Aspects of Assimilation, session 2
Measuring Voice Assimilation

LOT Summer School 1998, Tuesday 23 June 1998.

Rules for Dutch voice assimilation

(after Slis 1985: 123ff.; Rietveld & Van Heuven 1997: 184):
Regressive (or anticipatory) Voice Assimilation:

C1	C2	-->	C1	C2
[obs]	[plos]		[obs]	[plos]
	[+voice]	[+voice][+voice]

Progressive (or perseveratory) Voice Assimilation:

C1	C2	-->	C1	C2
[obs]	[fric]		[obs]	[fric]
[-voice]		[-voice][-voice]


For the following assignment, (Dutch) speech materials have been constructed in which voicing assimilation is likely to occur. (In some cases, I have also made a corresponding utterance in which the 'assimilated' segment is present in the 'underlying' for m).

The necessary audio files, in *.aifc format, can be found in the archive ~quene/data/lotzomer/guus/aa2.tar. Copy or download this archive to a personal directory, and extract its content with
tar xovf aa2.tar *
See Table 2.1 below for a list of the files you will need. The files with extension *.TextGrid contain hand-edited segment boundaries.

1. V~UV via pitch detection

Determine the Voiced or UnVoiced status of the relevant speech segments, in all files with a viable context for assimilation. Use a pitch detection algorithm of your choice (e.g. in Praat: Sound to Pitch (ac)). Set all analysis parameters to thei r default values.
Is the resulting V~UV classification constant for all analysis frames in the speech segment? If it is not, then the V~UV status for the whole segment should be determined by the value of the majority of frames.
Mark the resulting voicing status in Table 2.1 below, in the column labeled V~UV, using plus and minus symbols.

2. Inventory of acoustic correlates of [voice]

Together, list all the acoustic correlates mentioned by Slis & Cohen (1969). What is the direction of the difference, for each parameter? Why? Discuss with your fellow students! (You may be both puzzled and inspired by Figure 18 of Slis & Cohen 1969, p. 1 50).

3. Measure one correlate

Each sub-group has the task of measuring one additional parameter, a phonetic correlate of the voiced~voiceless distinction, as described by Slis & Cohen (1969) and others.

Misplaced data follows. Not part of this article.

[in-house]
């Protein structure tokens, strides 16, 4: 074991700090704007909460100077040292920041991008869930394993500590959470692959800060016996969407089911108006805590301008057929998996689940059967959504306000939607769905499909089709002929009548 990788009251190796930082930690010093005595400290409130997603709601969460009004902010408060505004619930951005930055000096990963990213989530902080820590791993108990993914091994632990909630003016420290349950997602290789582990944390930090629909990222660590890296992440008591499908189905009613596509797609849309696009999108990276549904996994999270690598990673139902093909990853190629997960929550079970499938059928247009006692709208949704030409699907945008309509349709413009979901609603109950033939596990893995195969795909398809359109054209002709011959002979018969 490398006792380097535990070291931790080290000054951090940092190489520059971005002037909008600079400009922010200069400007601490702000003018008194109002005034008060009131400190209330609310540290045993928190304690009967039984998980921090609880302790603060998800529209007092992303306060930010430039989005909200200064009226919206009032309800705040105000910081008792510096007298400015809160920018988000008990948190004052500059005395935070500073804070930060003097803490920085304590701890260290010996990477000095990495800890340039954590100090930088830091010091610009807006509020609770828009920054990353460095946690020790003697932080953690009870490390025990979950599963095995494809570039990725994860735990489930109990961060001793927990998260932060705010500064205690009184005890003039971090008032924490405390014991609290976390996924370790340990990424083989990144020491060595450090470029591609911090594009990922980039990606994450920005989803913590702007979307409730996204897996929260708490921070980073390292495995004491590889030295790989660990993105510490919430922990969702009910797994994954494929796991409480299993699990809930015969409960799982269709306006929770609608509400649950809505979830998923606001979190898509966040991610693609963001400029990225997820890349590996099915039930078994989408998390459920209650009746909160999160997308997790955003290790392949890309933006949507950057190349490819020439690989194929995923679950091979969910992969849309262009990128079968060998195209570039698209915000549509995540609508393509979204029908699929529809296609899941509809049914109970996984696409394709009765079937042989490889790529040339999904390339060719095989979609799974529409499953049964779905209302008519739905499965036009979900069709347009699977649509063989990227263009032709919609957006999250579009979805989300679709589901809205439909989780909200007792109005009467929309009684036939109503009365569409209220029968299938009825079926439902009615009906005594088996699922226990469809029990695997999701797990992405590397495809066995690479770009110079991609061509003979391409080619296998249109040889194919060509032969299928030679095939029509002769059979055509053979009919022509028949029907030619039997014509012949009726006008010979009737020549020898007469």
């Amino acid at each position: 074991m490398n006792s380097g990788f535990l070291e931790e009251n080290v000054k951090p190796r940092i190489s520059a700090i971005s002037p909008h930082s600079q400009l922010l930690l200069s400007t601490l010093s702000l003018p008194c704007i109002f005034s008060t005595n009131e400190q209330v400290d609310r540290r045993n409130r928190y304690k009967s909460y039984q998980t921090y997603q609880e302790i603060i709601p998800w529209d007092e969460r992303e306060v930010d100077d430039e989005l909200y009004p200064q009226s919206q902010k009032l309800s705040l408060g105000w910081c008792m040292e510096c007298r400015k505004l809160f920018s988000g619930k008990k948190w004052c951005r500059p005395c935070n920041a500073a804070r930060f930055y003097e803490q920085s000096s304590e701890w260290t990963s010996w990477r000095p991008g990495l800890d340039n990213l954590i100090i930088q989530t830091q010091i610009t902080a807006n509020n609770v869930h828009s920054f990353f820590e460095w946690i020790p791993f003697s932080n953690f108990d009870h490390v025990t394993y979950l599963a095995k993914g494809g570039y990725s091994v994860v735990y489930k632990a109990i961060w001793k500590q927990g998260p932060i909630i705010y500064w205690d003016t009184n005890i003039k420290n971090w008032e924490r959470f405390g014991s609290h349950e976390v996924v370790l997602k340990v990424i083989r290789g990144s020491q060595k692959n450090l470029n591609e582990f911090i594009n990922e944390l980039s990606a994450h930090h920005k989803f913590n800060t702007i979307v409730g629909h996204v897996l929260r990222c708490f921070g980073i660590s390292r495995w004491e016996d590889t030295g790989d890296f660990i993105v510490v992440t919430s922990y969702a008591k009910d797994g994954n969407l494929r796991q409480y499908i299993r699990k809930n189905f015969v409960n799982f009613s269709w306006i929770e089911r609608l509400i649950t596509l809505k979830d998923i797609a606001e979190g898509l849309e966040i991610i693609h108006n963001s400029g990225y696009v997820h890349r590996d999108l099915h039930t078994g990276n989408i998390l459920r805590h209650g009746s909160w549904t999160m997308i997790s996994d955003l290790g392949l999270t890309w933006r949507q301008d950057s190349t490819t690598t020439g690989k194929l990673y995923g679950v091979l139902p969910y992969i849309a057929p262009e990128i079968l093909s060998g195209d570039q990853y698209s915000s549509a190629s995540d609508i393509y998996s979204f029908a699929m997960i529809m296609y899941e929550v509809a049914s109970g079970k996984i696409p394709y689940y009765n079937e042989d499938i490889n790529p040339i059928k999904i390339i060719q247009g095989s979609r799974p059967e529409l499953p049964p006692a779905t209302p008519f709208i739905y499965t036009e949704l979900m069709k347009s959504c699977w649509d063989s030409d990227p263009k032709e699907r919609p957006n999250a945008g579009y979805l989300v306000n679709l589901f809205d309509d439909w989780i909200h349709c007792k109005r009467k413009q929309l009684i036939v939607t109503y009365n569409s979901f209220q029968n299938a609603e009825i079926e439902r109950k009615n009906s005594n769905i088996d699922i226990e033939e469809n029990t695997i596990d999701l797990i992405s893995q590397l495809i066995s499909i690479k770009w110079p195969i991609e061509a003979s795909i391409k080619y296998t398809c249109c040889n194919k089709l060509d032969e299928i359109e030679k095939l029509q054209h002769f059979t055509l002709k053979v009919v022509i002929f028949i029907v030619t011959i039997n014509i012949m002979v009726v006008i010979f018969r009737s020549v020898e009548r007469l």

Measure 'your' parameter in all segments in all the speech files listed in Table 2.1.
Next, interpret these measurements as a binary distinction, perhaps with the help of Slis & Cohen, Figures 15 and 16, pp.140-141 (although these Figures refer to VCV rather than VCCV contexts).
Mark the voicing status for each segment in Table 2.1 below, again using plus and minus symbols.

Table 2.1: Results of V~UV and one other acoustic parameter
Regressive Voice Assimilation
viable unviable
file V~UV parameter file V~UV parameter
tb_vaatbak tp_maatpak
kb_bakboord kp_bakpoort
fb_hefboom fp_stofpak
sb_asbak sp_prijspand
pd_stropdas pt_toptien
kd_zakdoen kt_boktor
fd_afdoen ft_aftands
sd_misdaad st_mistaak
Progressive Voice Assimilation
viable unviable
file V~UV parameter file V~UV parameter
sd_misdaad st_mistaak
pv_opvallend --
tv_potvis --
kv_ziekvee kf_ziekfee
sv_huisvuil sf_visfuik
pz_opzoeken ps_opsokken
tz_uitzonderen ts_uitsolderen
kz_bakzeil --
fz_stofzak fs_hofsap

4. Combine all classifications

Results from all sub-groups are combined in a single master table, edited by one participant. This table should contain plus and minus symbols based on all parameters, as measured in section 3 above.
The resulting degree of voicing for each segment is established, based on the proportion of Voiced votes (plusses). Finally, the simple majority of Voiced or Unvoiced votes determines the cla ssification of each segment as either Voiced or UnVoiced.
Both degree of voicing and final classification are noted in the master table.

5. Partial or complete assimilation?

Compare the neutralization cases, e.g. huisvuil ~ visfuik. How are the latter ('underlying' unvoiced) and former ('assimilated' unvoiced) variants represented in the master table? Is this correct? Do you hear a difference between the variants, with respect to the intervocalic consonants? Describe any difference y ou hear or see, as accurately as you can.
BREAK around 14:15 (before 14:30 !)
During the break, the master table is copied for all participants.

6. Gestural score

Take a good look at the master table.
For a selection of cases, make a gestural score, as exemplified by Browman & Goldstein (1992). What are the relevant articulators in the selected cases? What are the tract variables?
6.1. Make a schematic score of the 'input' gestures (block style).
6.2. Make an educated prediction of the 'output' tract variables, resulting from the underlying gestures. Perhaps it is easier to start with the latter task, and to derive the input gestures from these.
Mark problematic cases. Why are these problematic?
Last updated on June 19, 1998, by Hugo Quené.